The reader now knows the principal phases of the increases and improvements through which the Roscoff station has passed. If, with the plan before his eyes, he will follow us, we will together visit the various parts of the laboratory. The principal entrance is situated upon the city square, one of the sides of which is formed by the buildings of the station. We first enter a large and beautiful garden ornamented with large trees and magnificent flowers which the mild and damp climate of Roscoff makes bloom in profusion. We next enter a work room which is designed for those pupils who, doing no special work, come to Roscoff in order to study from nature what has been taught them theoretically in the lecture courses of schools, etc. There is room here for nine pupils, to each of whom the laboratory offers two tables, with tanks, bowls, reagents, microscopes, and instruments of all kinds for cabinet study, as well as for researches upon animals on the beach. Here the pupils are in presence of each other, and so the explanations given by the laboratory assistants are taken advantage of by all. At the end of this room, on turning to the left, we find two large apartments - the library and museum.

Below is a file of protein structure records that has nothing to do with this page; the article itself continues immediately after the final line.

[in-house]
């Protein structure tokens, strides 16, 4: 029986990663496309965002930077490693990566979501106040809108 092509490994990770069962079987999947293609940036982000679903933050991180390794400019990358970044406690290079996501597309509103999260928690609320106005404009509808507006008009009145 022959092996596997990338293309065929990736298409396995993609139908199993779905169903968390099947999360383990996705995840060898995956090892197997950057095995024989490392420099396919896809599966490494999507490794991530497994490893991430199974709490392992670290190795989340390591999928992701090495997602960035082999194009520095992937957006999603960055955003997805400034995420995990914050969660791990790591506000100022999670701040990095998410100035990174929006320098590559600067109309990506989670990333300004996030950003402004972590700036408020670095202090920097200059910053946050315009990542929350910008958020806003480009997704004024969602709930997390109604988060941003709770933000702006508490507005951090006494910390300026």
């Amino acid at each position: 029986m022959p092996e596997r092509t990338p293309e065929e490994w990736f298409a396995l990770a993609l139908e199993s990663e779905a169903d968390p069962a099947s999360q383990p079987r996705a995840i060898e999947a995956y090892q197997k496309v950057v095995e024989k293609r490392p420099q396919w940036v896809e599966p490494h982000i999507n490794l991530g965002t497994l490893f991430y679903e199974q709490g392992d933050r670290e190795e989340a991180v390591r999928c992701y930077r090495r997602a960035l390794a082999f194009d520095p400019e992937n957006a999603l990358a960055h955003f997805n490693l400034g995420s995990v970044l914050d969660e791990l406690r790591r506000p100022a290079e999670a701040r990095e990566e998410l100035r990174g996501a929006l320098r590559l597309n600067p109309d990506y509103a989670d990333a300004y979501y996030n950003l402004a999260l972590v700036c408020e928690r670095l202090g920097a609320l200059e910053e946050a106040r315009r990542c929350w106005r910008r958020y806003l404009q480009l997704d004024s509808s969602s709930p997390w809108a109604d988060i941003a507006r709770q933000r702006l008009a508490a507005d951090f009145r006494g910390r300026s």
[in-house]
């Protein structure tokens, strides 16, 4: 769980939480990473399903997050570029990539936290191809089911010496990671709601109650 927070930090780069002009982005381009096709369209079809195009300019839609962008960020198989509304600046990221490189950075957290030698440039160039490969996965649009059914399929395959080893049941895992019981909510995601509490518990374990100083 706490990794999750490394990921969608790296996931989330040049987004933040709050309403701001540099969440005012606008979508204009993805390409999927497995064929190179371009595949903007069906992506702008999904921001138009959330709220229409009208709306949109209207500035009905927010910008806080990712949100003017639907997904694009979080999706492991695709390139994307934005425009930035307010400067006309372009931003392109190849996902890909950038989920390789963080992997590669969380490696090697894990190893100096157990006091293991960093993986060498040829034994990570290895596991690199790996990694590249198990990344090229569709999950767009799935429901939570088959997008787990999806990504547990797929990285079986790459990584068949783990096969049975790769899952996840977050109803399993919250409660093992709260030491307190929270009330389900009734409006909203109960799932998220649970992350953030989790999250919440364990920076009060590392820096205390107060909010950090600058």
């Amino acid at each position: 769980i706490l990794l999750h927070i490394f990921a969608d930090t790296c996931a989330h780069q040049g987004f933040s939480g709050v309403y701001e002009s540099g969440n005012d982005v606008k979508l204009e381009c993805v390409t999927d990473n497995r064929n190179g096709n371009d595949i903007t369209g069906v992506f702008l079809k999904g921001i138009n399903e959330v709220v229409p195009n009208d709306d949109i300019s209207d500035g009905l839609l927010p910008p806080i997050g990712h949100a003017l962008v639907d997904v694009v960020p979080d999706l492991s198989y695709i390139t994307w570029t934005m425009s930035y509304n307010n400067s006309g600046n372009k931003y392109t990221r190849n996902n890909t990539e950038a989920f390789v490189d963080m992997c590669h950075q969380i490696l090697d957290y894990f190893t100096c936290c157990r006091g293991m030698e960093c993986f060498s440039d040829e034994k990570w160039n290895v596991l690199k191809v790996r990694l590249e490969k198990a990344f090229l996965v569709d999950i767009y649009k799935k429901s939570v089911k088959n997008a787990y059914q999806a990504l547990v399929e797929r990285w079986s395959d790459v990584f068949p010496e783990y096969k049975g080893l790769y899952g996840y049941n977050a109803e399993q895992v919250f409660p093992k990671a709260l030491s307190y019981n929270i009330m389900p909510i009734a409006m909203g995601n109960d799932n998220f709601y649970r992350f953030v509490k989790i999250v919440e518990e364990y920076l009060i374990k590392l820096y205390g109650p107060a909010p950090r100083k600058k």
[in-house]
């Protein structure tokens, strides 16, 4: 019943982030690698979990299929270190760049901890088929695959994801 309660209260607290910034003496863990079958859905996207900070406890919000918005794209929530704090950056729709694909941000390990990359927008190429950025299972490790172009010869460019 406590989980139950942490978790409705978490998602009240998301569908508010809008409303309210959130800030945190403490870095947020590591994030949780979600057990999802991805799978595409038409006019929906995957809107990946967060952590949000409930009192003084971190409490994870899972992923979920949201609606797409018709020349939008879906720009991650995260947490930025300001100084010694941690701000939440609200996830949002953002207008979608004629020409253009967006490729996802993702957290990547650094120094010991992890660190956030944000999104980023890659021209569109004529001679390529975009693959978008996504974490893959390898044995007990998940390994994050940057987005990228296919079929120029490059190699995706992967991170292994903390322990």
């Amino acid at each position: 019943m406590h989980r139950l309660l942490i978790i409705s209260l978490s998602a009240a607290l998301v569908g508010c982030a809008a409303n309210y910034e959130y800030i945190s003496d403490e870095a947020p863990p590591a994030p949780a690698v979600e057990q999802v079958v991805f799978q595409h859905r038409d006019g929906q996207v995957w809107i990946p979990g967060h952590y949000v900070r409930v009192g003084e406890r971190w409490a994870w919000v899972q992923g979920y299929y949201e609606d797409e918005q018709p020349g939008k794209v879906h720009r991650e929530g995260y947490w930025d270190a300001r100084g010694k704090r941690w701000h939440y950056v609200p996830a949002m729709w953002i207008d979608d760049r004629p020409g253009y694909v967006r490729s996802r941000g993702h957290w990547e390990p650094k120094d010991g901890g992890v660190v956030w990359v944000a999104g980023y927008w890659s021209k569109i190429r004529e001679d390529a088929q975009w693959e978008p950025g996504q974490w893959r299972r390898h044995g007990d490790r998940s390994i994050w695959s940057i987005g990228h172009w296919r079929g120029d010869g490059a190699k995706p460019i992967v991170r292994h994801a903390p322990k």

Here have been gradually collected together the principal works concerning the fauna of Roscoff and the English Channel, maps and plans useful for consultation, numerous memoirs, and a small literary library. The scientific collection contains the greater portion of the animals that inhabit the vicinity of Roscoff. To every specimen is affixed a label giving a host of data concerning the habits, method of capture, and the various biological conditions special to it. In a few years, when the data thus accumulated every season by naturalists have been brought together, we shall have a most valuable collection of facts concerning the fauna of the coast of France. Two store rooms at the end of these apartments occupy the center of the laboratory, and are thus more easy of access from the work rooms, and the objects that each one desires can be quickly got for him.